Civil society has dwindled and the persons talking of liberalism as such can be counted on fingers. They tell in private that they are afraid to express their views in public lest they should be killed. Salman Taseer’s son, quite articulate in following the line taken by his father, said that the number of people visiting them has shrunk. Even close relatives avoid contact with his family.
When would the atmosphere of free thought and free expression that followed the success of lawyers’ movement return is the hope to which the civil society clings to. Therefore, the World Cup cricket match between India and Pakistan was considered a godsend opportunity for a better atmosphere in the region to change things in Pakistan as well.
Although Pakistan was in the semifinal, all hopes—and prayers—were directed towards India beating Australia to take on Pakistan. I was at Lahore at a gathering when Australia and India were playing for a place in the semifinal. There was uproar of joy when India defeated Australia.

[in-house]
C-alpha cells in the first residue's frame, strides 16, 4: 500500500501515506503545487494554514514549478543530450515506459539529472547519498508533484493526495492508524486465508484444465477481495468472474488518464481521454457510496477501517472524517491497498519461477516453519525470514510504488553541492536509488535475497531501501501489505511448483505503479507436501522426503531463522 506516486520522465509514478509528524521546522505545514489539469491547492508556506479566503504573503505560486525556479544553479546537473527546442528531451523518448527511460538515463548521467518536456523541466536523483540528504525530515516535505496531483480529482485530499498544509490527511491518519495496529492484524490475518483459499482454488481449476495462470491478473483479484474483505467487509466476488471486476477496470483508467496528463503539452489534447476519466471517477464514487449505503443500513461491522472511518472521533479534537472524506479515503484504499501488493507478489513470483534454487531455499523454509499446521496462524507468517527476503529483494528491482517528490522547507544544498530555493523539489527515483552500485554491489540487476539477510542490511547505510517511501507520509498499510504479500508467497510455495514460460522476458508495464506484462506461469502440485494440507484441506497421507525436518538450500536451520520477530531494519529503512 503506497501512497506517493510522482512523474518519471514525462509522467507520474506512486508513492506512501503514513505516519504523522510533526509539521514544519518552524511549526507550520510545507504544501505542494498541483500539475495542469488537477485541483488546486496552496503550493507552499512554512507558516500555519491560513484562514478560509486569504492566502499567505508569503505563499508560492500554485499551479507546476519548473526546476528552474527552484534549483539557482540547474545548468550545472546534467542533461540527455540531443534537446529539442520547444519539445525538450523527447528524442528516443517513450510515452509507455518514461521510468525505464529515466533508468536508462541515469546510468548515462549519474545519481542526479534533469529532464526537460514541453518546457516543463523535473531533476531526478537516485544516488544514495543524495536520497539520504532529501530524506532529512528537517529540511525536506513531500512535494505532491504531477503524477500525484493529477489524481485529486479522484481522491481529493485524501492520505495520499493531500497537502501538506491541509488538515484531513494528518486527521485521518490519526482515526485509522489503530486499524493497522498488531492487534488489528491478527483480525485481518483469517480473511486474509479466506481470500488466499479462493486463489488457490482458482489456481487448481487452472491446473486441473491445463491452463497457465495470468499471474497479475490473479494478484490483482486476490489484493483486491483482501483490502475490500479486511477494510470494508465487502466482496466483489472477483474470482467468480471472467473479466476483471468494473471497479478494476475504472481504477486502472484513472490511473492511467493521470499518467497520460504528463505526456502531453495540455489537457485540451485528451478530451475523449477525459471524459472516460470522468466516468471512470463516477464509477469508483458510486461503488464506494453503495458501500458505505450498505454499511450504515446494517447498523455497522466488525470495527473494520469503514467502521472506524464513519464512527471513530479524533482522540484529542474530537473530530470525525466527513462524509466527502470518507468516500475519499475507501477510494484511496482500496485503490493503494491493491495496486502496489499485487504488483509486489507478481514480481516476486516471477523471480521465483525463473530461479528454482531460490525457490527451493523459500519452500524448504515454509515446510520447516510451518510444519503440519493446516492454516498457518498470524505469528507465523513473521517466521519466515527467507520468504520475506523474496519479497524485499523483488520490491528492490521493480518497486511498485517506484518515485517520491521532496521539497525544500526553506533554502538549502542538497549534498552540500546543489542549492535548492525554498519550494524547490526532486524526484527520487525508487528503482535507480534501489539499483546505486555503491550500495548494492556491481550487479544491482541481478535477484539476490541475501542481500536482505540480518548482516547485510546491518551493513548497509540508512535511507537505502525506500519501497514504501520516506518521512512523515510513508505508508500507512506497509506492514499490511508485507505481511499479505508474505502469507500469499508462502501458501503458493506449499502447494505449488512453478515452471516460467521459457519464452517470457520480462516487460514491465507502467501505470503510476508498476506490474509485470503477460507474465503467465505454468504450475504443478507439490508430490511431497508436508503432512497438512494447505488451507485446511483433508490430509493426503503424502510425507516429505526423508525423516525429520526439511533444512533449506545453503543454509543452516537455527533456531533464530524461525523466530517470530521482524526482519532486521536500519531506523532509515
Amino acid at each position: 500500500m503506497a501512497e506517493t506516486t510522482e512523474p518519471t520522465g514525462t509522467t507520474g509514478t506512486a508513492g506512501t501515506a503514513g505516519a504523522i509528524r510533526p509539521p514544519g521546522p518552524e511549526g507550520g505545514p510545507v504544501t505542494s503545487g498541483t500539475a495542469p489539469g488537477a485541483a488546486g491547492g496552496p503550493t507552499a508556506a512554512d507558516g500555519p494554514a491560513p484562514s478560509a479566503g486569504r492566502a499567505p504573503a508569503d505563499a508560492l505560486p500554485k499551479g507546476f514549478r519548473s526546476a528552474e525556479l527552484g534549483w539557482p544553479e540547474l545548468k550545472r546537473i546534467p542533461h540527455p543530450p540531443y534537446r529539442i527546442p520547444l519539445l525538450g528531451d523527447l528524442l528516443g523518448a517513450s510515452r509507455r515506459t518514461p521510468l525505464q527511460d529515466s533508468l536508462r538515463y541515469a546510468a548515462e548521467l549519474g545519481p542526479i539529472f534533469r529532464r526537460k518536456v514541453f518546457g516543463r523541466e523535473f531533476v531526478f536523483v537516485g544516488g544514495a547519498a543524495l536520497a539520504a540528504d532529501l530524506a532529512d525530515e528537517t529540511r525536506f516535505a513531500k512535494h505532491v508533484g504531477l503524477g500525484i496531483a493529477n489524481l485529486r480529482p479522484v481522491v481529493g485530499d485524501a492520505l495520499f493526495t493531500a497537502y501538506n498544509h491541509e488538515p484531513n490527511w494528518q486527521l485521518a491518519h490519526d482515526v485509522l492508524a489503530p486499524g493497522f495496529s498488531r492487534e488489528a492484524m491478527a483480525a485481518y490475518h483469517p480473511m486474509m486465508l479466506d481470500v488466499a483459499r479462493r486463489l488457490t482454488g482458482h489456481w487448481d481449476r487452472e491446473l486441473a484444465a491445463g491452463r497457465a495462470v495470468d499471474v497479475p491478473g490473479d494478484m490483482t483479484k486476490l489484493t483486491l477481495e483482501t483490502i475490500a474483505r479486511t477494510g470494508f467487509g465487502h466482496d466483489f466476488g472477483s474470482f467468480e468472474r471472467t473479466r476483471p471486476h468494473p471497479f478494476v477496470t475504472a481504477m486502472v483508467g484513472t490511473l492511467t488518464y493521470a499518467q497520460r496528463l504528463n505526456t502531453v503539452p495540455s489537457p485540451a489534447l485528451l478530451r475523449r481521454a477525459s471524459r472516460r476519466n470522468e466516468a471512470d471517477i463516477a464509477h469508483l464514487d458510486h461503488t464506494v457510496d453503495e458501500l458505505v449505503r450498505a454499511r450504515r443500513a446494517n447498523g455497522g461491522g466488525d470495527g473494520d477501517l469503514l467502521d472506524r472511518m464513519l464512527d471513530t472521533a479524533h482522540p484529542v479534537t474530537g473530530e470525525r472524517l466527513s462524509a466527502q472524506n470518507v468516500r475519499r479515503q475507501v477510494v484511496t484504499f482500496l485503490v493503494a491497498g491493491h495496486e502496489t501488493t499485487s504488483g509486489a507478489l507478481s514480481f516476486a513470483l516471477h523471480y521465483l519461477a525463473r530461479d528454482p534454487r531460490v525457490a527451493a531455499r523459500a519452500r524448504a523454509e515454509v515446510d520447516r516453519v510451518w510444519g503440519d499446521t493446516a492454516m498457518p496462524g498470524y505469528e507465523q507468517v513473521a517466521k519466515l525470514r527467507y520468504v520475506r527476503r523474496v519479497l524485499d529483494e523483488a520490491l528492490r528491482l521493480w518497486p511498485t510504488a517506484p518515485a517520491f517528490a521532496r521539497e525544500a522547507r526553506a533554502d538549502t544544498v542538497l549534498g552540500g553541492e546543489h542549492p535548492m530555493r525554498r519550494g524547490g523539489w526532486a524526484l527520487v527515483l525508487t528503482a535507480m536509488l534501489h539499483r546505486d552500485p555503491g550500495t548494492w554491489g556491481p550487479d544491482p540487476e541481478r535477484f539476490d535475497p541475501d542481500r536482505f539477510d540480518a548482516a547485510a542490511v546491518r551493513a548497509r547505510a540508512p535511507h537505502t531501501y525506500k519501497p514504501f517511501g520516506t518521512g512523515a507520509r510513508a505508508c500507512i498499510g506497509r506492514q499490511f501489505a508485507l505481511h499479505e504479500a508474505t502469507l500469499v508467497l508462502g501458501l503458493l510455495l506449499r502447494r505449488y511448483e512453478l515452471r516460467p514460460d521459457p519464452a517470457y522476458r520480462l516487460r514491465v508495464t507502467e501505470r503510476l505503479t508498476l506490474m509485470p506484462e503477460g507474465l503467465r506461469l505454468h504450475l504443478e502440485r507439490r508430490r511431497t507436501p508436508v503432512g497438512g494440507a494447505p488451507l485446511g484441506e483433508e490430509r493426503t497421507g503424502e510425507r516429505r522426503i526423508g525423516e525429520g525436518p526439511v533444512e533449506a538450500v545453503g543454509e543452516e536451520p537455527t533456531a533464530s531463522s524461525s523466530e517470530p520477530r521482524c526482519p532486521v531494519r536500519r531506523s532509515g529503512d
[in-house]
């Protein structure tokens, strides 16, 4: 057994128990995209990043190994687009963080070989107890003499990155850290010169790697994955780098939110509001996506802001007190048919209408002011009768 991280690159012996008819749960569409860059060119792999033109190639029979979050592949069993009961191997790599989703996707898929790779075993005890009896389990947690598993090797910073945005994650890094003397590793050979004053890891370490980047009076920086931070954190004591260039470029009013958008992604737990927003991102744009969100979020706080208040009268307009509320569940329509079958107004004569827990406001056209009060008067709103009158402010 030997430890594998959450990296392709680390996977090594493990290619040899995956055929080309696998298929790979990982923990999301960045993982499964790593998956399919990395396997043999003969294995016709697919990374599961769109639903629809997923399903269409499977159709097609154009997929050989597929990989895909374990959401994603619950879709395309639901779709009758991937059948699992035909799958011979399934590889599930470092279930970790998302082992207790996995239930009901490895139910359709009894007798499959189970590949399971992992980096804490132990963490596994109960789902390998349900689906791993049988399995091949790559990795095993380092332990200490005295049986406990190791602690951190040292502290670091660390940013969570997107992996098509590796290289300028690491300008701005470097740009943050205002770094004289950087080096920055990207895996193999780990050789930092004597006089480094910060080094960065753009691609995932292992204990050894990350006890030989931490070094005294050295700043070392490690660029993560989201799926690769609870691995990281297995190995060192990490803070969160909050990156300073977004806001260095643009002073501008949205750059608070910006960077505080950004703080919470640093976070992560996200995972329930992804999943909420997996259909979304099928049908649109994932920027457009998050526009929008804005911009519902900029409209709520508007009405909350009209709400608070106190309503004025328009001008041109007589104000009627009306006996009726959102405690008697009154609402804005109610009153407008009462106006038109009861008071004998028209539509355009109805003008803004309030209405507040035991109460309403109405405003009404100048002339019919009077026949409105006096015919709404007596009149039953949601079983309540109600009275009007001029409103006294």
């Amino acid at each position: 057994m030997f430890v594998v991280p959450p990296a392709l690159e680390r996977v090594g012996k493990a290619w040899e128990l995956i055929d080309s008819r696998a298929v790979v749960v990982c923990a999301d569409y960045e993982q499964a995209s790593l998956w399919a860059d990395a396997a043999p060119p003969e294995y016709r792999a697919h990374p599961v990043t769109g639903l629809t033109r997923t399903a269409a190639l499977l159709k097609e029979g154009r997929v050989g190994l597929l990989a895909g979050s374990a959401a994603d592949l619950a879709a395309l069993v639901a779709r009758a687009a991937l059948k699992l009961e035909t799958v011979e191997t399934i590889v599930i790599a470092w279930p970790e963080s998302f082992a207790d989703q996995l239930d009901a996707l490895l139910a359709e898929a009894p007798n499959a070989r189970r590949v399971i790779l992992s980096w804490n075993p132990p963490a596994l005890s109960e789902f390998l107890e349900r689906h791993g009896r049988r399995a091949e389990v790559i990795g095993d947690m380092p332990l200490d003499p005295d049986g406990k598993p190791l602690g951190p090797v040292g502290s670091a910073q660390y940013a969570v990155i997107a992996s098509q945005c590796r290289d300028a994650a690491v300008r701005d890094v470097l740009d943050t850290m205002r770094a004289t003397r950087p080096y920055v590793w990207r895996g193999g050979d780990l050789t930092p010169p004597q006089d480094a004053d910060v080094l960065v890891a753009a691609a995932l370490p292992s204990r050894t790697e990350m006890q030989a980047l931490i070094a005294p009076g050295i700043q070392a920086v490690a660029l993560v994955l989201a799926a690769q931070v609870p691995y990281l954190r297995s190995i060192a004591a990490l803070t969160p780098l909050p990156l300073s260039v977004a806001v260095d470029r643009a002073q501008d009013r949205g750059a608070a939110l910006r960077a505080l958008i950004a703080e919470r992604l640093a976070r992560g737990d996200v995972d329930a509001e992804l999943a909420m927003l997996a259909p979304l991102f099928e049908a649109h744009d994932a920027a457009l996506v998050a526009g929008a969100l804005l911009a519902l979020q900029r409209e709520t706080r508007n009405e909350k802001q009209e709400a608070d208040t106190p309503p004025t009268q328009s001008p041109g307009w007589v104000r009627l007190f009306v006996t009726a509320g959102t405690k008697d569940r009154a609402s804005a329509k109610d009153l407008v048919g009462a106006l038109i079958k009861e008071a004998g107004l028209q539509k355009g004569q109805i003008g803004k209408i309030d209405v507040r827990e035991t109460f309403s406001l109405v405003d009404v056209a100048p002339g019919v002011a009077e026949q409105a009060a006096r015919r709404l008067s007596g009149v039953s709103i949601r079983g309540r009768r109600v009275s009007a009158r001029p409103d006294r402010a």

By itself the cricket match does not mean much. But it offered an opportunity to both sides to go beyond the handshake and sit across the tables to take up knottier problems like Kashmir and water as soon as possible. As regards water, Prime Minister Manmohan Singh has offered the integrated development of the Indus basin if Pakistan does not favour the three-river allotment under the Indus Water Treaty. Priority should be given to travel and trade.
I have come back from Pakistan with the conviction that the common man wants to live in peace and amity with the people in India. There are elements, strong enough, to keep the two countries distant. I was told that the army did not favour peace with India. Even if this is true, the friendliness writ large on the faces of people I addressed sustains my hope for a détente.
India may not be their refuge but they have a lot of hope in Prime Minister Manmohan Singh to retrieve their country which is teething at the brink of elimination. India can ignore this at its own peril. Perhaps the time is ripe to talk about South Asia common market. I found this idea acceptable even to the religious elements in Pakistan. Still New Delhi has to take the initiative to make it possible.